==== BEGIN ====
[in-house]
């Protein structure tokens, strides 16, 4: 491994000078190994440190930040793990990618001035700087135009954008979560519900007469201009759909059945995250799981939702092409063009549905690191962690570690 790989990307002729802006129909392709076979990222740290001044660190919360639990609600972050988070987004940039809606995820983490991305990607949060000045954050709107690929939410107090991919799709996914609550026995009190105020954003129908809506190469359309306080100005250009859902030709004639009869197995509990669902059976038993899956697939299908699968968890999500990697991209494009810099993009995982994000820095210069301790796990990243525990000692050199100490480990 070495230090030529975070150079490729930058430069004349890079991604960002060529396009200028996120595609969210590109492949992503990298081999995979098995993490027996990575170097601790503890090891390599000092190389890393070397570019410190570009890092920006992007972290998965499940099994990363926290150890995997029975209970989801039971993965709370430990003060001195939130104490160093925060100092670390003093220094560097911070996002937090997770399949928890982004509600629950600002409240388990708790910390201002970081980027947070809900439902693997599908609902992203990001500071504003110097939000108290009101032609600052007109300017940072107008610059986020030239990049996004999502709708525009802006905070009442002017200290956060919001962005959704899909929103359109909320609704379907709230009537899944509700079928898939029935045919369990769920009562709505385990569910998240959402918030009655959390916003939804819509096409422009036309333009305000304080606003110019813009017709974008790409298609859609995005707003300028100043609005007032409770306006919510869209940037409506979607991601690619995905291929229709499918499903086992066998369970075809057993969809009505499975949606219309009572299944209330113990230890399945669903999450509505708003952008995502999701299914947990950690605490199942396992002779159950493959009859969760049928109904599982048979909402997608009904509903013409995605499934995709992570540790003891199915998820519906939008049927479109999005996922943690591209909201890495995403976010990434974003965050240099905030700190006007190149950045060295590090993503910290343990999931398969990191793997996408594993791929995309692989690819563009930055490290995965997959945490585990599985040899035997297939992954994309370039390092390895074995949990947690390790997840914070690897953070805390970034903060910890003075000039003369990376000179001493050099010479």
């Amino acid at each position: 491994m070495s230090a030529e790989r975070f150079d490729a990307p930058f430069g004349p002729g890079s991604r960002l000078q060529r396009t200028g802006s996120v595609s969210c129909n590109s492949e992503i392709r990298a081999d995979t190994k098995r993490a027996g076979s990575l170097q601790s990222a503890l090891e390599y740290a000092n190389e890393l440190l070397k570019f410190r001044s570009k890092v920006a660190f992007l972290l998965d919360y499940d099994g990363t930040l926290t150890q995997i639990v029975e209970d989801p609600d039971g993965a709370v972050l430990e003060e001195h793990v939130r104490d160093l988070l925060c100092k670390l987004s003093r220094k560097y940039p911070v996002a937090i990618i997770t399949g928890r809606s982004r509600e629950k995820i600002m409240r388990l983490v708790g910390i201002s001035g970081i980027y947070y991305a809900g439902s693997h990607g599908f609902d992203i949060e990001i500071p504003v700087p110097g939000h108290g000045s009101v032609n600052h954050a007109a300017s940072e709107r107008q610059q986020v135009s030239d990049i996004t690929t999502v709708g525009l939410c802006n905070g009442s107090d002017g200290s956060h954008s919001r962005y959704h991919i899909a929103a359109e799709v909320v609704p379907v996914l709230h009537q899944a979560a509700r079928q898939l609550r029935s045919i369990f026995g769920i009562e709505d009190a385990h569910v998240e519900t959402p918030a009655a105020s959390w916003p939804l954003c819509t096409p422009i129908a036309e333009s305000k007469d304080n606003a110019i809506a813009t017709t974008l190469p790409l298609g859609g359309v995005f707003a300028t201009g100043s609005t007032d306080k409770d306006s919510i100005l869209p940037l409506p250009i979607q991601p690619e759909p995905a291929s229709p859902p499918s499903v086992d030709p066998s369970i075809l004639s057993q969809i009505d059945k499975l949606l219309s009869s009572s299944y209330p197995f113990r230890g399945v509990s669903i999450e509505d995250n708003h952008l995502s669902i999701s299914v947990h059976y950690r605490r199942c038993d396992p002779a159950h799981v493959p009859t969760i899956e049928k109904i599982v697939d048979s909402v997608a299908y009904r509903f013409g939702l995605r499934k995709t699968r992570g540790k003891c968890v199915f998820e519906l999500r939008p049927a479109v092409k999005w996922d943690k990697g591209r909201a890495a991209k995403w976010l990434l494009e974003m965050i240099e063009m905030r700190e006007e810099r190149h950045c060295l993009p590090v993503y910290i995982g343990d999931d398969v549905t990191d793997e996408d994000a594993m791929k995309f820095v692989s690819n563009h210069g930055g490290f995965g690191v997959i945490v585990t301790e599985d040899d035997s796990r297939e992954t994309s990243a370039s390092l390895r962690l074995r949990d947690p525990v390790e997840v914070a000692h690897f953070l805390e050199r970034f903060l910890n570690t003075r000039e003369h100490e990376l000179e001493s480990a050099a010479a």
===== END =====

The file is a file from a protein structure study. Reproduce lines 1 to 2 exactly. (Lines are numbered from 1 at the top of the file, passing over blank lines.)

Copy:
[in-house]
């Protein structure tokens, strides 16, 4: 491994000078190994440190930040793990990618001035700087135009954008979560519900007469201009759909059945995250799981939702092409063009549905690191962690570690 790989990307002729802006129909392709076979990222740290001044660190919360639990609600972050988070987004940039809606995820983490991305990607949060000045954050709107690929939410107090991919799709996914609550026995009190105020954003129908809506190469359309306080100005250009859902030709004639009869197995509990669902059976038993899956697939299908699968968890999500990697991209494009810099993009995982994000820095210069301790796990990243525990000692050199100490480990 070495230090030529975070150079490729930058430069004349890079991604960002060529396009200028996120595609969210590109492949992503990298081999995979098995993490027996990575170097601790503890090891390599000092190389890393070397570019410190570009890092920006992007972290998965499940099994990363926290150890995997029975209970989801039971993965709370430990003060001195939130104490160093925060100092670390003093220094560097911070996002937090997770399949928890982004509600629950600002409240388990708790910390201002970081980027947070809900439902693997599908609902992203990001500071504003110097939000108290009101032609600052007109300017940072107008610059986020030239990049996004999502709708525009802006905070009442002017200290956060919001962005959704899909929103359109909320609704379907709230009537899944509700079928898939029935045919369990769920009562709505385990569910998240959402918030009655959390916003939804819509096409422009036309333009305000304080606003110019813009017709974008790409298609859609995005707003300028100043609005007032409770306006919510869209940037409506979607991601690619995905291929229709499918499903086992066998369970075809057993969809009505499975949606219309009572299944209330113990230890399945669903999450509505708003952008995502999701299914947990950690605490199942396992002779159950493959009859969760049928109904599982048979909402997608009904509903013409995605499934995709992570540790003891199915998820519906939008049927479109999005996922943690591209909201890495995403976010990434974003965050240099905030700190006007190149950045060295590090993503910290343990999931398969990191793997996408594993791929995309692989690819563009930055490290995965997959945490585990599985040899035997297939992954994309370039390092390895074995949990947690390790997840914070690897953070805390970034903060910890003075000039003369990376000179001493050099010479």